The Republican Party is technically no longer a political party.

A look at the history of modern political parties.

Matthew Boutte
Aug 26, 2020 · 4 min read

This week the Republican Party failed to do something that it has done in every presidential election in its 164 year history: it decided not to adopt a political platform. This may not seem significant in light of other current events, but the history of political parties indicates otherwise and we may very well look back at this moment as being pivotal in American history.

Every four years the political parties go through the process of drafting and adopting a platform. They address virtually every conceivable political issue and represent policy preferences that have been hashed out and negotiated between different corners of the party. As such, they can be rather lengthly documents: the 2016 Republican platform ran over 50 pages and addressed everything from Cuban refugees to intellectual property rights.

In 2020, however, the Republican Party declined to adopt a party platform. Instead, it decided to adopt Trump as its platform. In its own words:

RESOLVED, That the Republican Party has and will continue to enthusiastically support the President’s America-first agenda;

RESOLVED, That the 2020 Republican National Convention will adjourn without adopting a new platform until the 2024 Republican National Convention;

The common conception is that party platforms are meant to be statements to voters about what the party believes and what its policy preferences are. Practically speaking, this isn’t true. Virtually no one reads the platforms. The platforms almost certainly have no electoral impact in most election years. It’s hard to imagine a swing voter reading each party’s platform in order to make a decision of who to support.

Party platforms play a different role. It’s not the readers that make a political platform significant; it’s the writers. A diverse group of individuals have to wrestle with the question of what their political principles are and how those principles work themselves out in various political contexts. That isn’t an easy feat. But at the end of the process there’s a statement of principles that isn’t tied to any one individual.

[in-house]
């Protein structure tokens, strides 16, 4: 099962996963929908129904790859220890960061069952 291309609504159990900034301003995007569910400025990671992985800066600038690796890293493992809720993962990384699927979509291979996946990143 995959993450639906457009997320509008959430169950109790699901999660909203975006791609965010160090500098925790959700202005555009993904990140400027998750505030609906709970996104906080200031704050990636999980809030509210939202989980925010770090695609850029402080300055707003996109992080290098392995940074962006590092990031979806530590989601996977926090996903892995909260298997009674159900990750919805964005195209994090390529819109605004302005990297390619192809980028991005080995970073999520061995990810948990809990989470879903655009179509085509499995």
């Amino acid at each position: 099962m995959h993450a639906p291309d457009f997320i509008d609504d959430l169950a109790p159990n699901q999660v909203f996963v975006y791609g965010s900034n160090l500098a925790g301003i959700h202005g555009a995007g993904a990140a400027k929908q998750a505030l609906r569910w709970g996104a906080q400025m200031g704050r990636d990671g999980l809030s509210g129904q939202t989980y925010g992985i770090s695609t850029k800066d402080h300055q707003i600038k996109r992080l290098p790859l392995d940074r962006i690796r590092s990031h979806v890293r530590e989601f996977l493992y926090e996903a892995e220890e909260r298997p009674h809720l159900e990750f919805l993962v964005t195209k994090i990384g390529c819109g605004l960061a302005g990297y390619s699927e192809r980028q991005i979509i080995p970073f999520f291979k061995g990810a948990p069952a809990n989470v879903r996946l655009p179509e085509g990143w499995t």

Hopefully at this point it has become apparent how significant the Republican Party’s decision to adopt a person rather than a platform or statement of principles is. In doing so, they have tied the party to an individual rather than to principles or ideas.

This observation that the Republican Party has abandoned all principle and instead tied itself to an individual is hardly new. However, this specific act of endorsing an individual — no matter what principles that individual may or may not have — rather than adopting a platform has far more significance than first meets the eye.

The modern conception of political parties traces its roots back to Edmund Burke, a member of the British parliament in the second half of the 18th century. Prior to Burke, parties were much more temporary and transitory entities. They built up around an individual as they rose to power and then dissolved once he fell from power.

Burke believed that parties should be more permanent institutions built around principles rather than any one individual. As such, he defined political parties as

a body of men united for promoting by their joint endeavors the national interest, upon some particular principle in which they are all agreed.

A party built around principles could survive beyond any of its individual members and act as a counterweight to the individual nature of monarchists and other tyrants. When in power the party could govern according to its common principles; when not in power it would continue to exist and to make the case for those principles.

In Burke’s conception, political parties were vessels containing the common goals, beliefs, aspirations, and principles of its members. Through the hard work of finding and refining those commonalities, the party became distinct from any of its members.

In 2020, the Republican Party has completely failed to do the hard work of forming and fashioning any common principles. It is, therefore, no longer a political party. In fact, it has done precisely the opposite of what Burke believed a party should do and be. Instead of stating a platform, it has formed itself around one single individual: Donald J. Trump. In doing so, the Republican Party has not only rejected Burke’s conception of what a political party is: it has reverted to the pre-Burkean conception of political parties.

Like all mortals, Donald J. Trump will not last forever. He will inevitably either fall from power or die. When that day comes, the Republican Party will find that it has built itself on the sandy foundation of a man rather than on the firm foundation of principle. The party will then realize that it is no party at all. What happens after that realization may be far more significant than the past few years have been.

Matthew Boutte

Written by

BS Math & Masters in Public Policy, Cal Poly. JD, Georgetown. Minimalism, digital nomadism, reading, eating well, exercise, good coffee and conversation, LVT.

Breakthrough

Politics, tech, culture, economics magazine // commentary, analysis, opinion pieces and more

Matthew Boutte

Written by

BS Math & Masters in Public Policy, Cal Poly. JD, Georgetown. Minimalism, digital nomadism, reading, eating well, exercise, good coffee and conversation, LVT.

Breakthrough

Politics, tech, culture, economics magazine // commentary, analysis, opinion pieces and more

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